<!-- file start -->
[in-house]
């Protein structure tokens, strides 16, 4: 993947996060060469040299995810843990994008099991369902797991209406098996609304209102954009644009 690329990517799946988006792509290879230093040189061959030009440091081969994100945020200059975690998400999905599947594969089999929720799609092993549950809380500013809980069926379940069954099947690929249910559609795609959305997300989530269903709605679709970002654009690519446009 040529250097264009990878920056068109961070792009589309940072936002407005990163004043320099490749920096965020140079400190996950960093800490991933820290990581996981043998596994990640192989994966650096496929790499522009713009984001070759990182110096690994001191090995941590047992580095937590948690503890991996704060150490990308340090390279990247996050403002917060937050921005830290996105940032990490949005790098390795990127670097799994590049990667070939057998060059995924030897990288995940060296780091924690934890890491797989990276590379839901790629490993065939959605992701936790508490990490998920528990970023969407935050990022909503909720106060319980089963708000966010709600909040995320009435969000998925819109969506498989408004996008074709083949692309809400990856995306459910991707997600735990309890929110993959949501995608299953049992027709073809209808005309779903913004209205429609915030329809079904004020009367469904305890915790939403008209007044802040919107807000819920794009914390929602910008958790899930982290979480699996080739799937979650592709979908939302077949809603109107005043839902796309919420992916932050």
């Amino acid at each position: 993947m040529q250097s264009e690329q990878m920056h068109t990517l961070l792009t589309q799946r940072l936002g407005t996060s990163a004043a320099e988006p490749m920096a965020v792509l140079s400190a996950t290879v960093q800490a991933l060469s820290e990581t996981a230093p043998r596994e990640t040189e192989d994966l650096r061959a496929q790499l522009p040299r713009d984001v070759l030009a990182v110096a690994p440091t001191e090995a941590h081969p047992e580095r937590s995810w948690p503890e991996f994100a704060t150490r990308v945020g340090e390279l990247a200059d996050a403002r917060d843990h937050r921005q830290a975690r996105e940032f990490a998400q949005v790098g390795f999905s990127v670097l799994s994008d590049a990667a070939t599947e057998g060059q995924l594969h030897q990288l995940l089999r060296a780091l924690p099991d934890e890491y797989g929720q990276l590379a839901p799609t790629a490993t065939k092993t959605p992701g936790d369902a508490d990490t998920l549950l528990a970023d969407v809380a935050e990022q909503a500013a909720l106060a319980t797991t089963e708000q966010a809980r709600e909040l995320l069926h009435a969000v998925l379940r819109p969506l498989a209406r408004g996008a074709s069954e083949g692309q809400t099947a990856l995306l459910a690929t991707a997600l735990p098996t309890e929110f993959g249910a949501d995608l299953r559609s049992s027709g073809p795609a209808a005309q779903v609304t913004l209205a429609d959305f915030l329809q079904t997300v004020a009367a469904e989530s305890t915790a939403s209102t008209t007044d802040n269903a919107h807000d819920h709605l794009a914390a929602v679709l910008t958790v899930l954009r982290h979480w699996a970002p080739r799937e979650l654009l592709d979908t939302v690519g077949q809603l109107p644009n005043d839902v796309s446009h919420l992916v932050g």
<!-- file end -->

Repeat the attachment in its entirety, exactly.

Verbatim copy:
[in-house]
């Protein structure tokens, strides 16, 4: 993947996060060469040299995810843990994008099991369902797991209406098996609304209102954009644009 690329990517799946988006792509290879230093040189061959030009440091081969994100945020200059975690998400999905599947594969089999929720799609092993549950809380500013809980069926379940069954099947690929249910559609795609959305997300989530269903709605679709970002654009690519446009 040529250097264009990878920056068109961070792009589309940072936002407005990163004043320099490749920096965020140079400190996950960093800490991933820290990581996981043998596994990640192989994966650096496929790499522009713009984001070759990182110096690994001191090995941590047992580095937590948690503890991996704060150490990308340090390279990247996050403002917060937050921005830290996105940032990490949005790098390795990127670097799994590049990667070939057998060059995924030897990288995940060296780091924690934890890491797989990276590379839901790629490993065939959605992701936790508490990490998920528990970023969407935050990022909503909720106060319980089963708000966010709600909040995320009435969000998925819109969506498989408004996008074709083949692309809400990856995306459910991707997600735990309890929110993959949501995608299953049992027709073809209808005309779903913004209205429609915030329809079904004020009367469904305890915790939403008209007044802040919107807000819920794009914390929602910008958790899930982290979480699996080739799937979650592709979908939302077949809603109107005043839902796309919420992916932050």
């Amino acid at each position: 993947m040529q250097s264009e690329q990878m920056h068109t990517l961070l792009t589309q799946r940072l936002g407005t996060s990163a004043a320099e988006p490749m920096a965020v792509l140079s400190a996950t290879v960093q800490a991933l060469s820290e990581t996981a230093p043998r596994e990640t040189e192989d994966l650096r061959a496929q790499l522009p040299r713009d984001v070759l030009a990182v110096a690994p440091t001191e090995a941590h081969p047992e580095r937590s995810w948690p503890e991996f994100a704060t150490r990308v945020g340090e390279l990247a200059d996050a403002r917060d843990h937050r921005q830290a975690r996105e940032f990490a998400q949005v790098g390795f999905s990127v670097l799994s994008d590049a990667a070939t599947e057998g060059q995924l594969h030897q990288l995940l089999r060296a780091l924690p099991d934890e890491y797989g929720q990276l590379a839901p799609t790629a490993t065939k092993t959605p992701g936790d369902a508490d990490t998920l549950l528990a970023d969407v809380a935050e990022q909503a500013a909720l106060a319980t797991t089963e708000q966010a809980r709600e909040l995320l069926h009435a969000v998925l379940r819109p969506l498989a209406r408004g996008a074709s069954e083949g692309q809400t099947a990856l995306l459910a690929t991707a997600l735990p098996t309890e929110f993959g249910a949501d995608l299953r559609s049992s027709g073809p795609a209808a005309q779903v609304t913004l209205a429609d959305f915030l329809q079904t997300v004020a009367a469904e989530s305890t915790a939403s209102t008209t007044d802040n269903a919107h807000d819920h709605l794009a914390a929602v679709l910008t958790v899930l954009r982290h979480w699996a970002p080739r799937e979650l654009l592709d979908t939302v690519g077949q809603l109107p644009n005043d839902v796309s446009h919420l992916v932050g």